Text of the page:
Part social experiment, part reality competition, and one hundred percent guilty pleasure, The Circle is peak pandemic programming. The Netflix series, which debuted in the U.S. in 2020, is a popularity contest in which contestants are confined to their own apartments. The most likeable takes home $100,000, but you can only win over your fellow castmates via texting and exchanging photos. Some try to win by being their authentic selves; others try catfishing their way to the cash.
Before you dive into Season 3, which premieres September 8, we’re revealing some little-known facts about the show. Here’s everything you need to know, from where The Circle is filmed to how the production’s social media app actually works.
‘The Circle’ Isn’t Filmed In The U.S.
The Circle has four editions: the U.K., US, Brazil, and France. However, every episode is filmed in the same building in Salford, a city in Greater Manchester, England. This means that establishing shots of Chicago and Milwaukee that air in the U.S. edition are just for show.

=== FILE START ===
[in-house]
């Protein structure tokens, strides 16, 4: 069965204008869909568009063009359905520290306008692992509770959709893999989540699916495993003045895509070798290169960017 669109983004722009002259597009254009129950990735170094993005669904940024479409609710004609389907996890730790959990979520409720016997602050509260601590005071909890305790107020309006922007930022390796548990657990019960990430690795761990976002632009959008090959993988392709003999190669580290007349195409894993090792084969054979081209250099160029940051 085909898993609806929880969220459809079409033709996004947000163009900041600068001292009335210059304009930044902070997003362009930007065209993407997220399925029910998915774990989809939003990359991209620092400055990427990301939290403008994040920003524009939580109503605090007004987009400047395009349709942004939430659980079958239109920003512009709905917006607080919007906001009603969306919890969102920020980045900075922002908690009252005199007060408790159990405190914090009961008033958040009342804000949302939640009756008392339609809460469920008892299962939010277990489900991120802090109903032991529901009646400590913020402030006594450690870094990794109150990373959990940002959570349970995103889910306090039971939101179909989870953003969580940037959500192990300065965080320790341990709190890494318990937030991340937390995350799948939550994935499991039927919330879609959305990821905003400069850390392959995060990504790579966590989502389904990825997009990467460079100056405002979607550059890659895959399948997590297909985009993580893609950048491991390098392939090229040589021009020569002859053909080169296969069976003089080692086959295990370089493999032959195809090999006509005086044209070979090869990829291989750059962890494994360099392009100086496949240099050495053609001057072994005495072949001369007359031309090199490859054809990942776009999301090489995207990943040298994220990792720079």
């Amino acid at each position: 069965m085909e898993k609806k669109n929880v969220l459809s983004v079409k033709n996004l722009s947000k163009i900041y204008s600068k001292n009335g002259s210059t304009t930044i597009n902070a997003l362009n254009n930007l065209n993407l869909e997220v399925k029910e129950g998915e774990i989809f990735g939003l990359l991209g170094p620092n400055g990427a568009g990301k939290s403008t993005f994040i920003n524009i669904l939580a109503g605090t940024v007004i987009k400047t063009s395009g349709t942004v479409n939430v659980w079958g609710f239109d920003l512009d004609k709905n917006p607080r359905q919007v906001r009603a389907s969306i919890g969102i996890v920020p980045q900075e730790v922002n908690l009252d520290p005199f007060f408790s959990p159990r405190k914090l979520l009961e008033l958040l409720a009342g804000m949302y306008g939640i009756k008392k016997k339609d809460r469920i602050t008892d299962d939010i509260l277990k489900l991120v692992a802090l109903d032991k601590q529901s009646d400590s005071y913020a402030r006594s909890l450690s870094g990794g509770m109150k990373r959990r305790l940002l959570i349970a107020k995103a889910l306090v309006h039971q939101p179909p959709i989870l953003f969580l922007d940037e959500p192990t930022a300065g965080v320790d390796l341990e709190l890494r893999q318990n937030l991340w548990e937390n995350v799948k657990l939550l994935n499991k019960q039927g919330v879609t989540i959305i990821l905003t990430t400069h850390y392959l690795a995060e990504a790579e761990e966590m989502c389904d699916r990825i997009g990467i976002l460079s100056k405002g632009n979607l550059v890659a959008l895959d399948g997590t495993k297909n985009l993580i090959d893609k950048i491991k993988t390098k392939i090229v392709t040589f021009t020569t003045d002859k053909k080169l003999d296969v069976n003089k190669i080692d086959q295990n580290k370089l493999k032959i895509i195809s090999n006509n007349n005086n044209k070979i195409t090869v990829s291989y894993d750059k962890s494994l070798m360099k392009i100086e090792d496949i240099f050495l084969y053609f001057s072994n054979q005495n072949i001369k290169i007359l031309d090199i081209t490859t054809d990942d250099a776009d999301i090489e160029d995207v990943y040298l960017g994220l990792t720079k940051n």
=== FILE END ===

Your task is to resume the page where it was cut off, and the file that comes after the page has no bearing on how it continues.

“We wanted the building to be in a nonspecific location for the U.S. version—the feeling that it could be anywhere,” said The Circle’s creator Tim Harcourt (via Vulture). “However, it didn’t make sense to add shots of the U.K. and its cities—in fact, it was confusing—so we added U.S. cityscapes to give it an American feel for the majority of the audience who assume it is somewhere in the U.S.”
In other words, even producers are guilty of deception.
The Apartments Are Tailored To Each Edition Of The Show
Harcourt says all four versions of The Circle are filmed in the same 12 apartments, but the decor is switched out to fit each edition.
“As somebody leaves an apartment we usually redesign elements of it,” he explained. “We had to sort of design personal touches that made it feel like home for everyone who was living in there.”
“So the Brazilians like it to be very light. They like to have lots of plants. The Americans, they wanted all their creature comforts… We made it feel like home to everyone that’s living in there.”